Archive: May, 2013
Okay, we all know Tom Corbett has a penchant for drawing the attention of social media then regular media, allowing detractors, Democrats and now potential election opponents to suggest things he says show insensitivity to women, the unemployed and, most recently, Latinos.
Whether you think these things are taken out of context, blown out of proportion or represent attitudes less than admirable in one holding high office, you pretty much have to agree they demonstrate a lack of political skill.
And that's the trouble with Tom.
Former state Auditor General Jack Wagner lost his bid Tuesday to become Pittsburgh's next mayor -- he was handily beaten by City Councilman Bill Peduto -- but given Wagner's long record in public office and his penchant for seeking public office one wonders whether he could shake up the 2014 race for governor?
The long-standing rule in PA politics is that in a large Democratic primary field a Western PA candidate has an edge. This is due to historic regional allegience western voters hold for western candidates, and the idea has been bobbing around lately since all Democratic candidates lining up to challenge Gov. Corbett are from the eastern side of the state.
Wagner, 65, a decorated Vietnam veteran, has served on Pittsburgh City Council, in the state Senate and for two terms as state auditor general.
Harrisburg residents are voting Tuesday in a contested Democratic primary for mayor that features an embattled incumbent and offers the winner a chance to preside over a Capital City deeply in debt and facing the prospect of bankruptcy.
The four-way race seems torn from the pages of a bad TV sitcom.
One candidate, Lewis Butts, was just charged with criminal mischief for defacing campaign signs of another candidate. That candidate's name is Eric Papenfuse. Butts is accused of using black spray paint to change the name on signs to "Papenpuss."
Here we go again.
Remember back in 2007 when then-candidate Michael Nutter broke through in the Democratic primary with a TV ad featuring his daughter Olivia?
The spot, in which Olivia, then in middle-school, spoke to camera about her dad, was widely credited with winning the nomination for Nutter.
Following Monday's Daily News column in which I recommended a 5-step plan for poll-challenged Gov. Corbett to get on a path to reelection, I got a bunch of reaction from both sides of the political spectrum and one great idea to add to the list from a reader.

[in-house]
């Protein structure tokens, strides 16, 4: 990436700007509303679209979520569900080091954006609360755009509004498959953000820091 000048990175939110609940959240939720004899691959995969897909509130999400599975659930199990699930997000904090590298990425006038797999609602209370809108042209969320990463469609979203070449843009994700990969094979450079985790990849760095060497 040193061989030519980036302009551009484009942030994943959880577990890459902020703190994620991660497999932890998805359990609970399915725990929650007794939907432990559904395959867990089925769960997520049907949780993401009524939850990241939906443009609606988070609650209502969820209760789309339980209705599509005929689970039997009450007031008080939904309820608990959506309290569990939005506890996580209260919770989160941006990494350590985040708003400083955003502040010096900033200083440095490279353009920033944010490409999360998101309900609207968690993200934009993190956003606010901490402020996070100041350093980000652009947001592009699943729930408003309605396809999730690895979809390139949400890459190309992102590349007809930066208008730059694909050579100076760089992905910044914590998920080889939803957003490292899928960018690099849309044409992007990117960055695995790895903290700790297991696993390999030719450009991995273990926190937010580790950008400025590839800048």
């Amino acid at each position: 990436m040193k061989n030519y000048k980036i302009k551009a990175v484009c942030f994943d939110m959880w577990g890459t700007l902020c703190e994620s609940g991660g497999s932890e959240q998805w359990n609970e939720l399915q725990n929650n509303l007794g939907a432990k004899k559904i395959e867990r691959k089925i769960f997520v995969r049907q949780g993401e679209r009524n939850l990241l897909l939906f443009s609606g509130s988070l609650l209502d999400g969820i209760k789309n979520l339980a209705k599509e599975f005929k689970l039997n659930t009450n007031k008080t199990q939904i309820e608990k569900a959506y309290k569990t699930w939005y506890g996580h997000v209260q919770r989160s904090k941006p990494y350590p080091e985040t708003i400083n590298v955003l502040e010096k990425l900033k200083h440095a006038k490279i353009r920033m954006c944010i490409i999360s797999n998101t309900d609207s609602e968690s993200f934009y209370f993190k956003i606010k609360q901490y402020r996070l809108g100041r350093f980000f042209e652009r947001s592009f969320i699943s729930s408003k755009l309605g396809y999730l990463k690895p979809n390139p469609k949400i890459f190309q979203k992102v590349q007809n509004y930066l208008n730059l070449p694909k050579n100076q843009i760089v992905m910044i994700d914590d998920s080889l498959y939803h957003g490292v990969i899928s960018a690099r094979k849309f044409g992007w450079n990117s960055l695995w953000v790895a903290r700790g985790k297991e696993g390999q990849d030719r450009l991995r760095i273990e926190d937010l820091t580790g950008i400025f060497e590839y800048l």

The column, in short, suggested Corbett act quickly to stop the bleeding in popular opinion by, among other things, appointing a woman to the state Supreme Court vacancy sooner rather than later and by getting some Internet political ads up to counter his characterization as someone solely interested in big business.
You can read the 5 ideas here.
The United Food and Commercial Workers union, a staunch opponent of privatizing Pennsylvania's booze system, claims that a main proponent of privatization, the Commonwealth Foundation, pulled an online poll on the issue after poll numbers started showing opposition to the change.
"According to a screen shot taken taken before the Foundation `disappeared' the poll, 53 percent of respondents said they opposed privatization. Only 45 percent supported it," the union's statement issued Monday says.
Union chief Wendell Young IV added, “We’re happy that a majority of the Foundation’s web users agree with us and with a majority of Pennsylvanians...it‘s taken awhile for the Foundation to understand it, but, as I’ve said many times, the more people learn about privatization, they less they like it.”
And now a little tale about using social media to make one's case.
Last week, in a "Baer Growls" blogpost about our esteemed Legislature, I suggested it is "hunting for progress" in the wrong places. I noted that while it appears unwilling to act on tough issues such as curtailing the costs of public pensions -- costs that are eating tax dollars at escalating rates, impacting all citizens -- it seems perfectly content to push lesser issues impacting a few.
As one example, I cited scheduled votes on a measure to allow leashed dogs to track and recover wounded white-tail deer.
With the death of former PA Gov. George Leader, a York County Democrat revered during his time in office in the 1950's and until his death Thursday at the age of 95, the Pennsylvania Cable Network (PCN) is offering a fitting tribute.
It's Website -- pcntv.com -- includes a film of Leader's inauguration day, January 18, 1955, that PA history buffs will enjoy.
It was sponsored by a union, the Glass Bottle Blowers Association of United States and Canada, and is striking for a number of reasons.